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Chile Pepper Glossary

The Martha Stewart Show, January 2011

Spicy-food lovers have long been fans of the chile pepper. The colorful produce ranges in spiciness from mild to extra-hot and is used to add some culinary fire to countless recipes. (In general, size and heat go hand in hand with chile peppers: Larger varieties tend to be milder, while small, pointy peppers deliver more burn.)

The popular peppers are surprisingly simple to grow. Here, founder Dave DeWitt, author of "The Complete Chile Pepper Book," shares some of his favorite chile peppers from the garden.

Bhut Jolokia
Grown in India since the 1700s, the bhut jolokia, or "ghost pepper," is currently acknowledged by Guinness World Records as the hottest chile pepper in the world. It may soon be dethroned, however, by a new variety of chile, the Trinidad Scorpion, which is too hot to taste.

New Mexico

A particularly nutritious variety, the long and thin New Mexico chile pepper contains more vitamin C than an orange; when it turns red, the bright chile pepper has more vitamins than a carrot.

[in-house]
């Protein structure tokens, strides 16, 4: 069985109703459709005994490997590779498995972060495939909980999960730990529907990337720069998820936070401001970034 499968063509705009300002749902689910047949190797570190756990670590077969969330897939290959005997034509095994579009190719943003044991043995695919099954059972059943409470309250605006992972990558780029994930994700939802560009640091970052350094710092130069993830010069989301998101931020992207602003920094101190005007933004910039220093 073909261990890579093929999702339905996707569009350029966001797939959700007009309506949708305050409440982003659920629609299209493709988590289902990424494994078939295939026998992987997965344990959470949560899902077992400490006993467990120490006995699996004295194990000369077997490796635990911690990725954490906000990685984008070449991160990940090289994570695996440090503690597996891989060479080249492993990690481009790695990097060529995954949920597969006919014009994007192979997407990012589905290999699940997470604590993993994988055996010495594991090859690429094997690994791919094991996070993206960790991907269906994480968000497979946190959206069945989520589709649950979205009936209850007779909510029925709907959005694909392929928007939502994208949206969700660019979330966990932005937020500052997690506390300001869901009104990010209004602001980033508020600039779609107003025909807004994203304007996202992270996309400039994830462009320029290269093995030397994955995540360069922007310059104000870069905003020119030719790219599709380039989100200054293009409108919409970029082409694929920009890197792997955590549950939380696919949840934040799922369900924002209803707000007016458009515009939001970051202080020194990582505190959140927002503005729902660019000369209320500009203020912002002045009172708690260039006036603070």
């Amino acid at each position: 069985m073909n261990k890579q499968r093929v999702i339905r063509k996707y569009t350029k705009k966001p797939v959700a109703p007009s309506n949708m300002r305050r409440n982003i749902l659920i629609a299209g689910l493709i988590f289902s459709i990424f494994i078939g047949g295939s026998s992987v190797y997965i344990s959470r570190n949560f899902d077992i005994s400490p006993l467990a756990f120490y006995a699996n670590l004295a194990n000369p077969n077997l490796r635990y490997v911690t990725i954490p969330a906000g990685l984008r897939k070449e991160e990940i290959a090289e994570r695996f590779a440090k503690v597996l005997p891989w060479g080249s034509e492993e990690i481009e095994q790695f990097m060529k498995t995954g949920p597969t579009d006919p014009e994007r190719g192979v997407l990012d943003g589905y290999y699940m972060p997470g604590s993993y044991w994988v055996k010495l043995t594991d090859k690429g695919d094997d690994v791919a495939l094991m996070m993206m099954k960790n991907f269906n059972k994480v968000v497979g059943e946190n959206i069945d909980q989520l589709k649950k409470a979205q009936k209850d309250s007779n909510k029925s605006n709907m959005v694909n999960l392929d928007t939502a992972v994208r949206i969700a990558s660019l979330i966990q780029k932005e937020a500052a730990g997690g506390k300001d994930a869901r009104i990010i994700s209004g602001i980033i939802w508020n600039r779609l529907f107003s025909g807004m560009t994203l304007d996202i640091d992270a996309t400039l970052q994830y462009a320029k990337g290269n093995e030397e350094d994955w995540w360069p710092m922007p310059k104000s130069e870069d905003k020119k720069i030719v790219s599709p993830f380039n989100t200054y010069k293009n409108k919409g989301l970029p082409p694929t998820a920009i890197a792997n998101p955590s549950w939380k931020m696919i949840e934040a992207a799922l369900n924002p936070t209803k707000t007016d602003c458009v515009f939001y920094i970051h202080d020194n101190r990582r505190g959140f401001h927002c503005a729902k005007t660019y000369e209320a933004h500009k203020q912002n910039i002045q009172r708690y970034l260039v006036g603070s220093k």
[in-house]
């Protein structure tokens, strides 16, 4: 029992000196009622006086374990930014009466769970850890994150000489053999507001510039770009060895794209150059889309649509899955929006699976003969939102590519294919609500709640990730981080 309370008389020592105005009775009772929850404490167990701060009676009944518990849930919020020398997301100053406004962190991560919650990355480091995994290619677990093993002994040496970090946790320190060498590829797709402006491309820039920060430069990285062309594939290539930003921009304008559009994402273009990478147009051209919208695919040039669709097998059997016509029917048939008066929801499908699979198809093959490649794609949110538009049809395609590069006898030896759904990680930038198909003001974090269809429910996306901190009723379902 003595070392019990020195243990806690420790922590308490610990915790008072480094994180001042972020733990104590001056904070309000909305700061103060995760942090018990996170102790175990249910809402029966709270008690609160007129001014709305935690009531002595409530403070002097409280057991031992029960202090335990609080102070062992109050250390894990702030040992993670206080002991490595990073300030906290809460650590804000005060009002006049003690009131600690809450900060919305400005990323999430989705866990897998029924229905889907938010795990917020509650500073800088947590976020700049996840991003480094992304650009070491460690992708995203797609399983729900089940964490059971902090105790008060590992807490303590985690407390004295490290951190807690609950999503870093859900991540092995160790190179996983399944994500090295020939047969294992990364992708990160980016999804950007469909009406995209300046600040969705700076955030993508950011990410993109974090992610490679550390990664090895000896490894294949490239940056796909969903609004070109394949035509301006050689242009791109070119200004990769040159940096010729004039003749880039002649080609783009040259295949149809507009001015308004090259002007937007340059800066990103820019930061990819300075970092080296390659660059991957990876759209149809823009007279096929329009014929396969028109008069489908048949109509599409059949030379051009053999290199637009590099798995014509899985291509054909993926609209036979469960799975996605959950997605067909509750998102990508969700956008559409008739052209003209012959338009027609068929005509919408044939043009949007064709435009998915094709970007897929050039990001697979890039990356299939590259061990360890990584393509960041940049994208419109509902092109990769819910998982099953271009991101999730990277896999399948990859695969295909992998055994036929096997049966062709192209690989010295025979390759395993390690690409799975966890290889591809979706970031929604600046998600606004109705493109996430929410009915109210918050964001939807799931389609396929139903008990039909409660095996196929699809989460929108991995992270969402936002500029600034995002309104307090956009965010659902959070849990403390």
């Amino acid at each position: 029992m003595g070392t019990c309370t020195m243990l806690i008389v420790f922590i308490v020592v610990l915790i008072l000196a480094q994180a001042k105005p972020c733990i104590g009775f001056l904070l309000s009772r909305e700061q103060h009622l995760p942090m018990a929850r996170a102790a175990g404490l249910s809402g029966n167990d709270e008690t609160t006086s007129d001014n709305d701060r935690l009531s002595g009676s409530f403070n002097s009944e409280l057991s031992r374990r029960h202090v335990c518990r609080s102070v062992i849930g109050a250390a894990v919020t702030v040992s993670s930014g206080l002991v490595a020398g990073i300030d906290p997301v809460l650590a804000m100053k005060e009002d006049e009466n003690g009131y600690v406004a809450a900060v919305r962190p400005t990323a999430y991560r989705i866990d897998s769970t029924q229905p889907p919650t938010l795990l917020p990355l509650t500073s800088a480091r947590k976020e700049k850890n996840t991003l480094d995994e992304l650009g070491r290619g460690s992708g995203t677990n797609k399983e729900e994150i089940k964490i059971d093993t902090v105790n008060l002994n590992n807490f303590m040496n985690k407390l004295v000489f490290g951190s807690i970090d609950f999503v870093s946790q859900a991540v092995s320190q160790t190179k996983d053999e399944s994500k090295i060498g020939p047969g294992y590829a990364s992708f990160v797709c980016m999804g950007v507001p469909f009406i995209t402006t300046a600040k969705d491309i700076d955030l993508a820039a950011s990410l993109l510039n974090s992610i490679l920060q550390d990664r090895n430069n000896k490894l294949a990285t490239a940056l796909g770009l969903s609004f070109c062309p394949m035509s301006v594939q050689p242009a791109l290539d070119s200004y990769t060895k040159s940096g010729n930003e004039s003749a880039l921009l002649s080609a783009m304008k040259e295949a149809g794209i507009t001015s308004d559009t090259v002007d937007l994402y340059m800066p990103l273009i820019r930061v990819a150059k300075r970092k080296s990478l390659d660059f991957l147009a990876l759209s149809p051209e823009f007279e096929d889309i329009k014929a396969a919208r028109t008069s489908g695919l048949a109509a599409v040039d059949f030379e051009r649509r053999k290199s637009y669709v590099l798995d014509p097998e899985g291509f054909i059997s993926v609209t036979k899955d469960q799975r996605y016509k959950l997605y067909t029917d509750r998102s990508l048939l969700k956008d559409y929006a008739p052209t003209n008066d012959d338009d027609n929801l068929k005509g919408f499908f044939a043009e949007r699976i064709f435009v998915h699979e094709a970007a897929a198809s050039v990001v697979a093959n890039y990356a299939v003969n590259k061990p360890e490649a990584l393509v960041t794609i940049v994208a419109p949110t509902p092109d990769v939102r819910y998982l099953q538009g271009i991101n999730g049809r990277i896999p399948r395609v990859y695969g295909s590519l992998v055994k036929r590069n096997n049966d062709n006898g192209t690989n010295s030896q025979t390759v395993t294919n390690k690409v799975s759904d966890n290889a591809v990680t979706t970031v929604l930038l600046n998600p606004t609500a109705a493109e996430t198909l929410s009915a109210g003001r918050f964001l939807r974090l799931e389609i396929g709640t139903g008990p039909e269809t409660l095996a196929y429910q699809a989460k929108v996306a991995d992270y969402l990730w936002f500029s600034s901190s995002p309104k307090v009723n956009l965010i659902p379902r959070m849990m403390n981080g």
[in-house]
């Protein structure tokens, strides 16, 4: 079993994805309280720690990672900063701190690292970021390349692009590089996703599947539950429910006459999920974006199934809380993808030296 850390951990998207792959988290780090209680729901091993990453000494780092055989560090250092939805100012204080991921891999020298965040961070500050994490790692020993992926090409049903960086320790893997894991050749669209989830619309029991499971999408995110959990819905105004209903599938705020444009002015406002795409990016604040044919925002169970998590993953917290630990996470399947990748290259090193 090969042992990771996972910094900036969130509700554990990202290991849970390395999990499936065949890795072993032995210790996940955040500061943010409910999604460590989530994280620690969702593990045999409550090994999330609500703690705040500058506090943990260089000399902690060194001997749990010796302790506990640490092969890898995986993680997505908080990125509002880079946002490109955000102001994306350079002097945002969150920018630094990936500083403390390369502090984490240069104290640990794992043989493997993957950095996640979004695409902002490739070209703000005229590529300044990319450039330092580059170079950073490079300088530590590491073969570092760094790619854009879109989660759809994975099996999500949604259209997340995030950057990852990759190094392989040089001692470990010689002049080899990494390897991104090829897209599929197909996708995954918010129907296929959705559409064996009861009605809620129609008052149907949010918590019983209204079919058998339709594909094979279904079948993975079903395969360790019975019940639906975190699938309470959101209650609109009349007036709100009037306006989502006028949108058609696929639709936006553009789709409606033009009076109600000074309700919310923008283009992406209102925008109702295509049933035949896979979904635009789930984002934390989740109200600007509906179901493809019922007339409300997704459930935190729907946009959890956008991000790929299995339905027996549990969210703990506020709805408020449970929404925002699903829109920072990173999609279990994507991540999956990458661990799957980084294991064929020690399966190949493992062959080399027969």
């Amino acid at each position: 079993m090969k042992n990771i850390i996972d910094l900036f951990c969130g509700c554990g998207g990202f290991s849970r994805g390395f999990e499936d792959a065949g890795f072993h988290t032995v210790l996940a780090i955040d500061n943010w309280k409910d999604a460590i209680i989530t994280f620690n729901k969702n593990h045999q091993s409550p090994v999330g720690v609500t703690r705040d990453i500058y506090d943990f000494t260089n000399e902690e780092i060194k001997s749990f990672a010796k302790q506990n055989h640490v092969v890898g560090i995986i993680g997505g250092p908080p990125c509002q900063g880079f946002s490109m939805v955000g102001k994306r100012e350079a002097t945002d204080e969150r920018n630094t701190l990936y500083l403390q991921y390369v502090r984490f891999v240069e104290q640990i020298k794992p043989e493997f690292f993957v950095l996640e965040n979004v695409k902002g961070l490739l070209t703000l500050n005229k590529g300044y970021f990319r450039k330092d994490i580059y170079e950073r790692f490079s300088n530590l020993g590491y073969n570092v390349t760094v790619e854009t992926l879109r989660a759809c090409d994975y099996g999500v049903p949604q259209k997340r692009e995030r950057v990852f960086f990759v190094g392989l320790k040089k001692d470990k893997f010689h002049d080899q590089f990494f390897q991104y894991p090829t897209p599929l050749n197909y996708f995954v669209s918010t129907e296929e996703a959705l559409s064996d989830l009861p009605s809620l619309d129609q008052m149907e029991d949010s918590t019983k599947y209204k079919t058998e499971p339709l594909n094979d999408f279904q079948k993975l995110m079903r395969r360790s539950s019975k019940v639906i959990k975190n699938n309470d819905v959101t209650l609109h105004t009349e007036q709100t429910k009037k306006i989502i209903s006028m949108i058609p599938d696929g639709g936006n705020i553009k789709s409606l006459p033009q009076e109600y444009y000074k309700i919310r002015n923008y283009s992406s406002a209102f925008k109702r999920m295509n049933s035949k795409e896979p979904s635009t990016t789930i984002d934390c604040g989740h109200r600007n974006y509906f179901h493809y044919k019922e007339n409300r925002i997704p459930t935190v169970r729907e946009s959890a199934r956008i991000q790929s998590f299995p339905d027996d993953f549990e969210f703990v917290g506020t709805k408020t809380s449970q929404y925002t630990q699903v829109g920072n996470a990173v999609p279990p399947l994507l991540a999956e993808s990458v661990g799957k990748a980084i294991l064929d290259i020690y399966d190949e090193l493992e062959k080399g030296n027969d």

Commonly called the "Mother of All Chiles," the chiltepin is a very hot wild plant with berrylike pods that are spread by birds. Modern varieties of this chile pepper were developed from these pods by pre-Columbian Native Americans in South America and Mexico.


Once considered the hottest chile pepper, the spicy habanero is extremely popular in hot sauces. It is commercially grown on Mexico's Yucatan Peninsula.


Poblanos are a large, mild chile often used for stuffing and sauces. Dried red poblanos, called anchos, are used to make Mexican mole sauces.


This medium-heat Mexican chile is one of the best chiles for making fresh salsas.

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